Talking Motors: Surtees was rightly held in highest regard
Whichever branch of motorsport gets you waving your arms in animated discussions, one person we can all agree deserves a place at the top table is John Surtees.
News of his death was described by former Formula One commentator Murray Walker as ‘an absolute hammer blow for me and for British motorsport in general,’ and most of us will have felt a degree of sadness as tributes rolled in.
Surtees was rightly held in many racing fans’ highest regard and, as you know, was the only person to have won the Grand Prix World Championship on two wheels as well as four.
He won 500cc motorcycling titles four times, in 1956, ‘58, ‘59 and ‘60, as well as the F1 title with Ferrari in 1964.
Supplementing this already impressive record is the fact he was also the first man to win the Senior Race at the Isle of Man TT three years in succession – 1958, ‘59 and ‘60.
As the son of a south London motorbike dealer, it was probably no surprise when Surtees emerged as a teenage prodigy on the machines, and in 1955 he was given a ride with MV Agusta, for whom he would win his championships with 22 victories at the top level, earning himself the nickname ‘figlio del vento’ – or ‘son of the wind’ – before switching to cars.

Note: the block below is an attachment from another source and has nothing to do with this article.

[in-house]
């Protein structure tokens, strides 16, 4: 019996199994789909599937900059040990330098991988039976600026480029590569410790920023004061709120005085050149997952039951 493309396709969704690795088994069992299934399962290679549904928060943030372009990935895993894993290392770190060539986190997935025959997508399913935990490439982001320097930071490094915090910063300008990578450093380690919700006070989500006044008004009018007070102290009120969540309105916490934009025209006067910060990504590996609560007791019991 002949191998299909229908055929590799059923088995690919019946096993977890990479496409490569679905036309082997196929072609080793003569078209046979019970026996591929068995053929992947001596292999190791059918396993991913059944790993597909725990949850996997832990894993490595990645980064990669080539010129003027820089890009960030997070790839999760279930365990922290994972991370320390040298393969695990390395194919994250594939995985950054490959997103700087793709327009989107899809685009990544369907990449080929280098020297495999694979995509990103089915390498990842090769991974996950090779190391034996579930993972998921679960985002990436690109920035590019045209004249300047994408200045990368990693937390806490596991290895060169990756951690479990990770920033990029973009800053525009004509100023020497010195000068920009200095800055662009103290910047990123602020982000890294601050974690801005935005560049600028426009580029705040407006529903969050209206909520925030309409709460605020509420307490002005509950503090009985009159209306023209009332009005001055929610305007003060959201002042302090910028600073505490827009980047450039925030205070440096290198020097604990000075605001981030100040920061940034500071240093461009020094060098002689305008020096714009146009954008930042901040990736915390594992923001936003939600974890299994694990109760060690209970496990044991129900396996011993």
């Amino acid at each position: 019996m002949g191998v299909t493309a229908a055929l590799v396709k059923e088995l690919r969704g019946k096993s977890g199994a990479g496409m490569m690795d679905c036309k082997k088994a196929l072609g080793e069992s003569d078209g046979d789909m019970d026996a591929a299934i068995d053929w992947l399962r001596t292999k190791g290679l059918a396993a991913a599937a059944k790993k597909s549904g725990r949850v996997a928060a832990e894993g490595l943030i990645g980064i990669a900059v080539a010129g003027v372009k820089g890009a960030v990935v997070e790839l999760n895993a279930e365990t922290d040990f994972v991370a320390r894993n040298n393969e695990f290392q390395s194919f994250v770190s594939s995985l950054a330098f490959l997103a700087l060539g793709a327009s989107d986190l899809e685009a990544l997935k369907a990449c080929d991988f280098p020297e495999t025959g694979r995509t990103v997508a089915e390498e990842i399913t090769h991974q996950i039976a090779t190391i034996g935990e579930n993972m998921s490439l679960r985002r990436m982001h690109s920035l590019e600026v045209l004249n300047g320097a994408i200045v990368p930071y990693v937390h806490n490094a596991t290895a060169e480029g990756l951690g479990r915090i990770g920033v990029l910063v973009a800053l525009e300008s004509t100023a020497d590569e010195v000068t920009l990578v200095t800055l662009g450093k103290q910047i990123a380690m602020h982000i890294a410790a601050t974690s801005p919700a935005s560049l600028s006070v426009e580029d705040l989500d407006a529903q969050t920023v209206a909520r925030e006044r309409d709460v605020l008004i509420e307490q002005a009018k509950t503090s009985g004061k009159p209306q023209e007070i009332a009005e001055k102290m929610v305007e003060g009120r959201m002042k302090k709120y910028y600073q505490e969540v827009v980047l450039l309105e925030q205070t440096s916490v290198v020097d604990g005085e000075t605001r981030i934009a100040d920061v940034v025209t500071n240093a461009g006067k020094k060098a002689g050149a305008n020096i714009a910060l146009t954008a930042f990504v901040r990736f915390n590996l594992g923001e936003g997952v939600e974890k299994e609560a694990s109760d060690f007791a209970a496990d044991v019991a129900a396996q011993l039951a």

His F1 exploits were more remarkable for the fact he was new to the sport in an era absolutely drenched in talent, including other shiver-inducing names such as Jim Clark and Graham Hill.
In his championship-winning year, Surtees won at the notoriously-perilous Nürburgring, and it was a year which also saw him race for Ferrari at Le Mans, where he took third place.
Two years later, if his achievements weren’t already enough, Surtees won the CanAm Championship in a Team Surtees Lola.
In 1959, the year of Surtees’ third bike championship, he won the Sports Personality of the Year award and was awarded an MBE.
He went on to collect an OBE in 2009 and a CBE in 2016 – though most fans agree it is a disgrace he was never knighted.
After climbing out of the cockpit, Surtees set up his own team, which debuted at Brands Hatch in 1970 but failed to score a win before folding in 1978.
His son, Henry, followed Surtees into motorsport, but was killed in an accident in 2009, aged just 18, while competing in Formula Two – a striking twist of fate given his father had survived the most dangerous circuits in the most dangerous years of motorsport.
That Surtees died peacefully after a long life will provide at least some comfort to his family.